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Grandpa's Didn't Own Cell Phones (Part 2)

Grandpas didn't own cell phones. Part 2....

The adventures always started out the same. A couple knocks on his thin wooden door were usually met with a "come in, come in." If I didn't hear it, I would knock again with just enough force to rattle the three single pane windows in the door. Grandpa didn't hear so well. As kids we always thought it funny to watch him as he would cup his hands behind his ears, straining to hear the beautiful melody of his favorite T.V show, Lawrence Welk. It lost some of its humor though when we realized that this technique actually worked. Anyway, once you came through the door, you would find him sitting at his corner table, usually working on a crossword puzzle. On my way past the woodstove I would grab the old stool. It wasn't much to look at, cosmetically speaking. A worn, upholstered seat supported by four wooden legs. From seam to seam, on the short side of the seat was a long tear held together by duct tape. Grandpa was practical, and as long as it didn’t fail him, there was no reason to get rid of it. I guess growing up in the heart of The Great Depression will do that to a guy. Once I was seated at the table, he would offer up a treat. Grandpas always had treats. My wife used to get Little Debbie's whenever she went to visit her grandpa. I was never that fortunate. Usually it was a half of a banana or perhaps an orange. If I was really lucky, a peppermint Lifesaver would find its way into my hand.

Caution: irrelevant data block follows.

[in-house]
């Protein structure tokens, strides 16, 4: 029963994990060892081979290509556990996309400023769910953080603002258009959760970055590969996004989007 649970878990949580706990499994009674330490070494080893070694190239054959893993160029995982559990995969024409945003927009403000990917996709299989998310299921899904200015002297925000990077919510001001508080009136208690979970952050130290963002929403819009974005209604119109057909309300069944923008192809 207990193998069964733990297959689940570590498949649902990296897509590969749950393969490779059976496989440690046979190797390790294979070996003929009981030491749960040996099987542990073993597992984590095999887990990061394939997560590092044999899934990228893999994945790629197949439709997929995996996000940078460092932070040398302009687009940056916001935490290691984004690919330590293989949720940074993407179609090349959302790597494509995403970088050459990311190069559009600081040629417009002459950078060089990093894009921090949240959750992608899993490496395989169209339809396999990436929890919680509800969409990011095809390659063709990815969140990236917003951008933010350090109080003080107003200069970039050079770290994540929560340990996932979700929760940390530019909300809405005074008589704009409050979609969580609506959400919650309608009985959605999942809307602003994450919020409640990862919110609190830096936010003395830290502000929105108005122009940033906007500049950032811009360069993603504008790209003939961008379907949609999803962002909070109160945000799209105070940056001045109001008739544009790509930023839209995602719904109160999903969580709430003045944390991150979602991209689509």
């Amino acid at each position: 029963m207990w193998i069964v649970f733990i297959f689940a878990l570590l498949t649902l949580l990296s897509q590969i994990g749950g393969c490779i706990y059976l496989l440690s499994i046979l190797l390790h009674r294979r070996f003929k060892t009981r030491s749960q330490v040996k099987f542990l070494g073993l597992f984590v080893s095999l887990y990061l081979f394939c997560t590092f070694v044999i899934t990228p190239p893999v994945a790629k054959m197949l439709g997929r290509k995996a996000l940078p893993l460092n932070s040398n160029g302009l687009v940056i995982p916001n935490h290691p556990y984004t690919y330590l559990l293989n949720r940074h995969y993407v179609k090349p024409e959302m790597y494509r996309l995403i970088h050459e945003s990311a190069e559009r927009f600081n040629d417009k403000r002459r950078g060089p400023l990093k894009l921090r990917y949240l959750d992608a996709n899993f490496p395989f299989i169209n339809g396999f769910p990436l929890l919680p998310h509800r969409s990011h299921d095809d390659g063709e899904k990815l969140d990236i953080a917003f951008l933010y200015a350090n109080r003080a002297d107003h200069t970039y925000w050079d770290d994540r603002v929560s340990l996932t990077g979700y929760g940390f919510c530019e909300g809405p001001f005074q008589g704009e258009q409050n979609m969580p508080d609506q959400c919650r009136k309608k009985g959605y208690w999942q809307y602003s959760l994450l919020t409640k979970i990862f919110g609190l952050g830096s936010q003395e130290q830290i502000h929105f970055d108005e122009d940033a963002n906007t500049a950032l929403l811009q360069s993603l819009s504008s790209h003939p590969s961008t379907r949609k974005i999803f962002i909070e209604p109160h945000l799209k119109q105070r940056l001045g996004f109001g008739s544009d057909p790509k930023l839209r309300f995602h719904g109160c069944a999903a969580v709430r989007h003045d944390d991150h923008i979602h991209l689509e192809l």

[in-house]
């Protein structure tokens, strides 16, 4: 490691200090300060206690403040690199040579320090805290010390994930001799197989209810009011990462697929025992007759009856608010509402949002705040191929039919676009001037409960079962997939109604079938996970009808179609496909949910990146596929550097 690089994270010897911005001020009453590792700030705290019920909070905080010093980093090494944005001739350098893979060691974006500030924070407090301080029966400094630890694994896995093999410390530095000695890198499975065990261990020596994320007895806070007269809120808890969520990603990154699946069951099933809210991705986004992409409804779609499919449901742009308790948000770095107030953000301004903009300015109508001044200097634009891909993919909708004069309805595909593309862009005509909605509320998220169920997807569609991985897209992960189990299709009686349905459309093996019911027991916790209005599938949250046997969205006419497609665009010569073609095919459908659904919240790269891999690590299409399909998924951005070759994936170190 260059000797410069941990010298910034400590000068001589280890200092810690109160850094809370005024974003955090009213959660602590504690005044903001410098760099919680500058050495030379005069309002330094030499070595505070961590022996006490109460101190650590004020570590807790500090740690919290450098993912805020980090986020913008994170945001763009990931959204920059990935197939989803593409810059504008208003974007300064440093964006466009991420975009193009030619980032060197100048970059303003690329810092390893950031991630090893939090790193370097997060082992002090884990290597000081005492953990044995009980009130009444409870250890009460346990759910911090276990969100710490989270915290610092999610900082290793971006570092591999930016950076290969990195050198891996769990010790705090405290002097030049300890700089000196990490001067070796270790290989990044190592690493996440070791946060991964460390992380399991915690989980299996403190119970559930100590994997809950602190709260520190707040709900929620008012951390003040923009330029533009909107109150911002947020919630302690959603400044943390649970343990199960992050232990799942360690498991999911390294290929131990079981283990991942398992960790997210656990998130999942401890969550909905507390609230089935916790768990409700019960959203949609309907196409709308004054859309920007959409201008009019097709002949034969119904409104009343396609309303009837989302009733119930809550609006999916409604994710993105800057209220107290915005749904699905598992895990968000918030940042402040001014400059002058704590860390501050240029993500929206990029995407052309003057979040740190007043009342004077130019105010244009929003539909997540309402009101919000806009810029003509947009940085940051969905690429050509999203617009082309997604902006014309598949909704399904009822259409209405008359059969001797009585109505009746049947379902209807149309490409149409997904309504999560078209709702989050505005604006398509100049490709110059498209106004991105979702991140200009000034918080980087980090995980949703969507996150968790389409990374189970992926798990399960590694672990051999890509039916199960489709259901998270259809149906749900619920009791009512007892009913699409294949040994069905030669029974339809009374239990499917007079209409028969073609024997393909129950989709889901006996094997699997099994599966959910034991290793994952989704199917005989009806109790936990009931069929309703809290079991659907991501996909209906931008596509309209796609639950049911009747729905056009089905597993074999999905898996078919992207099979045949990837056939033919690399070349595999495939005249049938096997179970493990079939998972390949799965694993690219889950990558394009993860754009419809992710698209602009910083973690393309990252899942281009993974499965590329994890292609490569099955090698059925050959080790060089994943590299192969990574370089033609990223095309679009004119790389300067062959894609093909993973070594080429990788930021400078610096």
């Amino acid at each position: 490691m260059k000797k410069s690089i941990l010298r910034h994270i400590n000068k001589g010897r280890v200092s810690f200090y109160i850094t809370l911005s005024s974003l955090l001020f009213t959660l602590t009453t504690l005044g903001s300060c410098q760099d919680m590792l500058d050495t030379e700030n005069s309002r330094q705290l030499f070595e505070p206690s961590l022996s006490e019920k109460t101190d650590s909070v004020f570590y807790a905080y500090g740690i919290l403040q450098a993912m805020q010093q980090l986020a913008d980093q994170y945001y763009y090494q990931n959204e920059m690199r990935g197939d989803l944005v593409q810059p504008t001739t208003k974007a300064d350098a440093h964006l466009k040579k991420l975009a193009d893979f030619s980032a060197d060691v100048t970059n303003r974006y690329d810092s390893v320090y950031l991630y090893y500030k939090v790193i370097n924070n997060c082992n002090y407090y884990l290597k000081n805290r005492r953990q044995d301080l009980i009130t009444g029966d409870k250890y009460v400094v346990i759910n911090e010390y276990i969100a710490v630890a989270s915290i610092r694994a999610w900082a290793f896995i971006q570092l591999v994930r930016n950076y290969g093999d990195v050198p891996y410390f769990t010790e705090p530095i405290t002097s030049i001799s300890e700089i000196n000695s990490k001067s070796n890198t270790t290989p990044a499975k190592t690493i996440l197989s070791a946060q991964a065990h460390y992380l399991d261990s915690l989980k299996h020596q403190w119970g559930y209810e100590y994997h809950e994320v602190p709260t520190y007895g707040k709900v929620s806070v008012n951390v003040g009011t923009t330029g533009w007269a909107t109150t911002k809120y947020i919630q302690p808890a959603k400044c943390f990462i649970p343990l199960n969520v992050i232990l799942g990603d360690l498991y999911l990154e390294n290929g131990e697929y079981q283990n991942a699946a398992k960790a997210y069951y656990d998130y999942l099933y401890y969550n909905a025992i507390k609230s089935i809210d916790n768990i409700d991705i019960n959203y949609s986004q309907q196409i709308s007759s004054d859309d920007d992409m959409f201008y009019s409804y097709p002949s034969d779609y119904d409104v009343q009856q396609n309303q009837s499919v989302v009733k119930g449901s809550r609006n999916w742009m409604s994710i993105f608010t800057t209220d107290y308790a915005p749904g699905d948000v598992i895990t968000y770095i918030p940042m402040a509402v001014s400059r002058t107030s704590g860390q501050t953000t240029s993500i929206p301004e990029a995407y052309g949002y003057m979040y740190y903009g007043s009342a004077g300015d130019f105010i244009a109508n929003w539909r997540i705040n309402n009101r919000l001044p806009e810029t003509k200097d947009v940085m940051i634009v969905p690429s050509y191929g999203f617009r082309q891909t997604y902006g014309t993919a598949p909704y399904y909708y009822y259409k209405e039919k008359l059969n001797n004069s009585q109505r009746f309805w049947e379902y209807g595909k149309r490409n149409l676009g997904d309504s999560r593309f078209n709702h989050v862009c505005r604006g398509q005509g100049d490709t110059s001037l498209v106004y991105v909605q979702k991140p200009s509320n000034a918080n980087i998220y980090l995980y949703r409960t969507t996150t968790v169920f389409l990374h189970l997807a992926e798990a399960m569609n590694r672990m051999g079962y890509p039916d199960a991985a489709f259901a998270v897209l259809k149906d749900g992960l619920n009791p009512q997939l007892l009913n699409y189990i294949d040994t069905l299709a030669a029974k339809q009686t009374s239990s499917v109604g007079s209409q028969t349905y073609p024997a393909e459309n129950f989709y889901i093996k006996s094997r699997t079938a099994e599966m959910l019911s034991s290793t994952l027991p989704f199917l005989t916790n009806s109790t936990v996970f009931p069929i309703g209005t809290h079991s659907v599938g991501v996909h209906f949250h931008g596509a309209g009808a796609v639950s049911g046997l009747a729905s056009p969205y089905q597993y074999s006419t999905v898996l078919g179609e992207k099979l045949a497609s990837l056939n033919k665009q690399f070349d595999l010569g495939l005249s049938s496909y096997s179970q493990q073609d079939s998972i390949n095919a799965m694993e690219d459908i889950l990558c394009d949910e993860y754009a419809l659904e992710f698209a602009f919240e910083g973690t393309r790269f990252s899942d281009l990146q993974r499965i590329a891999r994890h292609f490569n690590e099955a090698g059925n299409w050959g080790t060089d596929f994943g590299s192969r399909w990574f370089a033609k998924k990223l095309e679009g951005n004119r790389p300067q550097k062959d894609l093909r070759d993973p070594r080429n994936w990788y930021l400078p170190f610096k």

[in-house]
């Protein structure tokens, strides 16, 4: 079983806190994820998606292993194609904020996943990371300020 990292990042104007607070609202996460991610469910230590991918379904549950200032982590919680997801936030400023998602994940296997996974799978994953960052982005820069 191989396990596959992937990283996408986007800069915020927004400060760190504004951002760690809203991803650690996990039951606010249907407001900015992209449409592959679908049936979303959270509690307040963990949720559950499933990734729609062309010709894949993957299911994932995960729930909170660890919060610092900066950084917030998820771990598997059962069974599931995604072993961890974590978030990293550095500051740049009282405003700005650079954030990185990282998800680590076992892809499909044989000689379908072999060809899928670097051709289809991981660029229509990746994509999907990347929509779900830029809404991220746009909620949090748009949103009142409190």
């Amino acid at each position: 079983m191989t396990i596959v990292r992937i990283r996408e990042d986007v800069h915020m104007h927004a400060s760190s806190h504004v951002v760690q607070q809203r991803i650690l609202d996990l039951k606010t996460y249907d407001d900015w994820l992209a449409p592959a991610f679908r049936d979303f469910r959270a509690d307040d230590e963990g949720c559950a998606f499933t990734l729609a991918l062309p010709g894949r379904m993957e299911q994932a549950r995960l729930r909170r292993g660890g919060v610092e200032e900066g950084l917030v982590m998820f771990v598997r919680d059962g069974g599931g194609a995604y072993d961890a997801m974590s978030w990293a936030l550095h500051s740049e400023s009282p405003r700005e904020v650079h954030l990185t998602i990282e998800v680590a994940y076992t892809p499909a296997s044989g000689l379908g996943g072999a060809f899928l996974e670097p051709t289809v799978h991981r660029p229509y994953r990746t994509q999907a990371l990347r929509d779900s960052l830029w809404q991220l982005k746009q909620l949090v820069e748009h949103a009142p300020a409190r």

He arrived in the Matanuska Valley in the spring of 1935. As part of President Roosevelt's New Deal, 203 families from the deprived upper mid-west were shipped to the Alaska Territory to form the Matanuska Colony. Once off the train, they made their way to the government assigned, "tent city," where they would spend their first winter in Alaska. This was a fascinating time in our history that I wish I had cared more about when I was a kid. I would love to hear the stories now, but during that time of my life, it was his moose hunting stories that kept me coming back to the cabin. My favorite story took place just outside of his hunting cabin, north of the town of Palmer. I’m not actually sure if it was his cabin, or if it was erected years prior and served as a temporary hostel for transient hunters and trappers much like himself. At any rate, he called it home for a week or two each fall. From the sounds of it, the cabin, which sat on the banks of the Matanuska River, was nothing special. A couple of bunks, a wood stove and a roof over your head. With the nearest road being several miles away, packing out a bull moose, often weighing in excess of 1500 pounds, could present quite a dilemma, if not for the nearby river. Not far from the cabin was a large, open area made up of marshland, scrub willows and the remainders of years of beaver activity. Together, it created the prefect moose habitat. At first light, Grandpa, and his hunting partner Charlie, would sneak out to the edge of the clearing together to take a peak. After a quick look around, they would split up for the day and meet back at the cabin around suppertime. Charlie wasn't much of a hunter. In fact, I don't ever recall hearing of a time where he actually killed a moose. That’s not to say he never filled a tag though.... It was day 5 of the hunt and Charlie didn't feel like looking at the same ground that had not produced a single moose in the first 4 days. Grandpa had killed several bulls in that clearing and tried to convince Charlie to join him. Having none of it, Charlie went off in the other direction. When he got to the clearing, he started scanning around the edge. In a clockwise direction, he carefully studied the edge of the willows all the way around. As he approached the five o'clock position, standing nose to tail, were two giant bull moose. All he could see over the tops of willow saplings were two massive racks.